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The interchange between physicians discussing a patient’s
case has been mentioned in written history since ancient
Greece. From the time of Hippocrates, physicians have been
encouraged to seek consultation on difficult cases when they
were in doubt. They were urged not to be jealous of one
another but to realize their own limitations and to use the
knowledge of their colleagues to help. “Nor, among physicians,
do those who treat by diet envy those who employ
surgery, but they even call each other into consultation and
commend one another.” It is clear, however, that there were
disagreements in those days: “Physicians who meet in consultation
must never quarrel or jeer at one another.” There
were also “wretched quarrelsome consultations at the bedside
of the patient, with no consultant agreeing with another,
fearing he might acknowledge a superior.”
Over the next 25 centuries, consultation has had its ups and
downs. Much of what was written had to do with the etiquette
and ethics of the interaction. In medieval Europe, little
changed from ancient times. Physicians were encouraged to
ask colleagues for help if needed and to refrain from criticizing
each other in front of non-physicians.
The incidence of first-time venous thromboembolic (VTE) events is approximately 70–113 cases per 100,000 people per year. Approximately one-third of these cases are due to pulmonary embolism (PE). Venous thromboembolism will recur in approximately 7% of patients at 6 months, with patients presenting with PE more likely to have recurrent PE. Thirty-day mortality following PE is approximately 12%. While anti-coagulation remains the gold-standard therapy for VTE, patients who have recurrent PE despite adequate anticoagulation, high-risk patients with contraindications to anticoagulation, or patients who have bleeding complications while on anticoagulation therapy meet criteria for inferior vena cava (IVC) filter placement. Inferior vena cava filter placement is contraindicated in patients with complete thrombosis of the IVC, or with an IVC that is otherwise inaccessible by percutaneous means.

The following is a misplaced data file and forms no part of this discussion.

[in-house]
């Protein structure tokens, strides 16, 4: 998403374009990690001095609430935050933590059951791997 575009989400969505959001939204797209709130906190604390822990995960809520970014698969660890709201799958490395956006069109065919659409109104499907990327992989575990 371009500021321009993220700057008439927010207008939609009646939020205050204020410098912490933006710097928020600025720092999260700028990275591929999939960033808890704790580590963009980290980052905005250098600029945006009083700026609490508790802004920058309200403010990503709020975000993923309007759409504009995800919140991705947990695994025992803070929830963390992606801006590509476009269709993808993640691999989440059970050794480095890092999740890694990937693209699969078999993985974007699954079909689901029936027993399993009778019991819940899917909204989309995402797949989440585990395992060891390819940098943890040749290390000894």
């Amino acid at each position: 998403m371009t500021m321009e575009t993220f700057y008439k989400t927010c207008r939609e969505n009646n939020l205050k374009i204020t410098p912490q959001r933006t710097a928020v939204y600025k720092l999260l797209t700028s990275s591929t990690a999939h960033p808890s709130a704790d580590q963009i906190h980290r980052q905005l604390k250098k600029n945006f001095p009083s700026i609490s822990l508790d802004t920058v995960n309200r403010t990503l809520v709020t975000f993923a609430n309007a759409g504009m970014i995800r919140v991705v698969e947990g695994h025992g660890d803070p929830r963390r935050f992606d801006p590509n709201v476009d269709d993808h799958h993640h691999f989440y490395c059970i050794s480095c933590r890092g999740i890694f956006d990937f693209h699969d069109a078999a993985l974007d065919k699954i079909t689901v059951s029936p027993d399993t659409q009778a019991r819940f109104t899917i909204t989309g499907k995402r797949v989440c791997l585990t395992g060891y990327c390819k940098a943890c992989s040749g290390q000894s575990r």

Inferior vena cava filters are inserted percutaneously under local anesthesia via the femoral or jugular vein, with fluoroscopic or ultrasound guidance. The procedure usually takes less than 30 minutes, and consists of obtaining central venous access under ultrasound guidance. Venography is performed; fluoroscopic guidance may be used to measure the IVC, locate the renal veins, and identify any possible aberrant anatomy. Procedural morbidity is extremely rare and consists primarily of complications at the insertion site. Long-term complications are more significant and need to be considered when placing filters in young patients. Such complications include device migration, device fracture, caval thrombosis, IVC perforation, and post-thrombotic syndrome.
Now in its fifth edition, Medical Management of the Surgical Patient: A Textbook of Perioperative Medicine has been fully revised and updated and continues to provide an authoritative account of all aspects of perioperative care for surgical patients. Including recommended plans which aid accurate treatment of patients, it provides an evidence-based approach for consulting physicians to care for patients with underlying medical conditions that will affect their surgical management. The latest minimally invasive surgical techniques are included, with new chapters on thoracic aortic disease, reconstruction after cancer ablation, lung transplantation, esophagomyotomy, vasectomy and thyroid malignancies, amongst others. With detailed descriptions of nearly one-hundred operations, highlighting their usual course as well as their common complications, the book encourages learning from experience. This definitive account includes numerous contributions from leading experts at national centers of excellence. It will continue to serve as a significant reference work for internists, hospitalists, anesthesiologists and surgeons.